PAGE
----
New Zealand's sustainable finance model may have differences.

New Zealand's big five banks will play a bigger role in financing green projects, needed to mitigate and adapt to climate change in New Zealand in the years ahead, than their counterparts might in other countries, says Karen Silk.

Silk — who is Westpac acting general manager for the Experience Hub — says the responsibility of providing sources of capital will fall into the lap of the banking community. That is because New Zealand, unlike countries including Canada and Australia, does not have the breadth of large asset managers.

"Five key banks drive 95 per cent of the lending in New Zealand and outside of the NZ Super Fund and ACC, we have got a fairly small funds management industry here," says Silk.


"Sources of financial capital and the intermediation of capital come from the banks, so we have a very big role to play in getting this right."

Silk says the size of the climate-change challenge is large for New Zealand, with $70-90 billion of homes and assets at risk by current forecasts. New Zealand is also heavily dependent on tourism and agriculture and has unique geographical challenges due to its distance from the markets it exports to.

"Meanwhile its difficult land topography requires emissions from intense forms of transportation.

"It's really clear that if we don't step up as a nation, our economy will suffer," says Silk.

"Our communities here in New Zealand will suffer unprecedented loss."

New Zealand has committed to material emissions targets under the Paris Agreement and it has a Zero Carbon Bill that is likely to be passed by Christmas. Silk acknowledges that the bill sets up the infrastructure and architecture to create a pathway that will put New Zealand on the trajectory to meet its 2030 and 2050 targets. But she says what isn't clear is whether we have a financial system that's set up to help New Zealand reach those targets.

New Zealand needs a financial system that has the ability to make well-informed and transparent decisions based on quality data to facilitate sustainable development, she says. And it also needs to recognise that it will have improved resilience and agility through the incorporation of environmental, social and economic risk assessment — and that it will have society's trust and confidence as a consequence of taking these actions.

The Sustainable Finance Forum — which Silk co-chairs — has just published its interim report, Financing the Future, and is looking at what's getting in the way of shifting capital allocation in New Zealand to drive more activity focused on getting better and broader environmental outcomes and social outcomes.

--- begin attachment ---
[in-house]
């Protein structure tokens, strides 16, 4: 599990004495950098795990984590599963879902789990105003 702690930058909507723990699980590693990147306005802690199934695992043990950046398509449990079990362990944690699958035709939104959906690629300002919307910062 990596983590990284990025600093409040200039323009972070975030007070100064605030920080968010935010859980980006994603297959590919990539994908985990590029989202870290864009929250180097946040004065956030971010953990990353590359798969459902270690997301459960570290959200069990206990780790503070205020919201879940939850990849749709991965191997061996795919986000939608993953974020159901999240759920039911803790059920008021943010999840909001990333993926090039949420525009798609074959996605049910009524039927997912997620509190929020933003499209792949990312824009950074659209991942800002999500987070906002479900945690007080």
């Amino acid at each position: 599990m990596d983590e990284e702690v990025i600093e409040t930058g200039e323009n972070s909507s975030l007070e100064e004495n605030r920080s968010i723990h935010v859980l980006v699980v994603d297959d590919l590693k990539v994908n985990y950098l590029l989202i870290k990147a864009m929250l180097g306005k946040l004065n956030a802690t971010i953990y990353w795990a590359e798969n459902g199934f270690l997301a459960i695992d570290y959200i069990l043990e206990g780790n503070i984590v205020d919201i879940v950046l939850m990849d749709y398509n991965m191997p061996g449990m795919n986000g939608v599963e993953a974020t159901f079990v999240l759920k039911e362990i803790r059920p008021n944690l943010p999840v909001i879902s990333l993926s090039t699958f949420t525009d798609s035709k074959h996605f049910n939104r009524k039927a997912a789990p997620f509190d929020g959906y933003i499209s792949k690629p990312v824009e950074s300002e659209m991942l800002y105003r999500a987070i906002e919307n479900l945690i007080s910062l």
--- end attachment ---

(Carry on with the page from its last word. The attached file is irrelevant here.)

"The forum is ultimately seeking to create a financial system that recognises, firstly the role it has to play in serving the long-term needs to society, the environment, as well as the financial economy.

"That proactive capital allocation is required to support the change and innovation required to achieve NZ's critical sustainability agenda," she says.

There are some big questions to ask. For instance, what consumer behaviour drives greater emissions activity in our environment, what is the role of capital in supporting the heavy emissions and what can be done to reduce, change and shift that.

"It's not a case of: 'We will no longer provide capital,' but what will we provide it to," says Silk.


As businesses start to think about the tools they use today, the equipment, the fuels they use to drive their activity, we will start to see a switch, says Silk.

And this likely move away from coal, fossil fuels and oil into a more transitionary type of fuel — such as hydrogen and biofuels — will create new opportunities and new industries.

Consumers are already using solar to fuel power. "As individuals say: 'How do I create my own power in the assets I have today?' that's creating new types of jobs, more science-based roles as R&D lifts and investment lifts in agriculture."

Silk is heartened by the response from the broad business community in what the Sustainable Finance Forum is seeking to do: "it reflects that people really want to do something about it and they are prepared to step up and take action as well."

Aotearoa Circle's more than 35 partners include Air New Zealand, Fonterra, Mercury and a number of government ministries including the Ministry for the Environment and the Ministry of Business, Innovation and Employment.

As head of the Sustainable Finance Forum, Silk will be pushing business's thinking away from evaluating risk and evaluating opportunity from a pure economic perspective and understanding profit and loss, to incorporating outcomes that drive better environmental practice and better outcomes for society as a whole. There has been a positive response from the Reserve Bank and the Financial Markets Authority among to their work, says the Westpac GM.

"That's been very important because this is not something the private sector can do on its own — there will be an element to this which will require legislative and regulatory support to create a framework which people can lean into."

Read the Sustainable Finance Report here.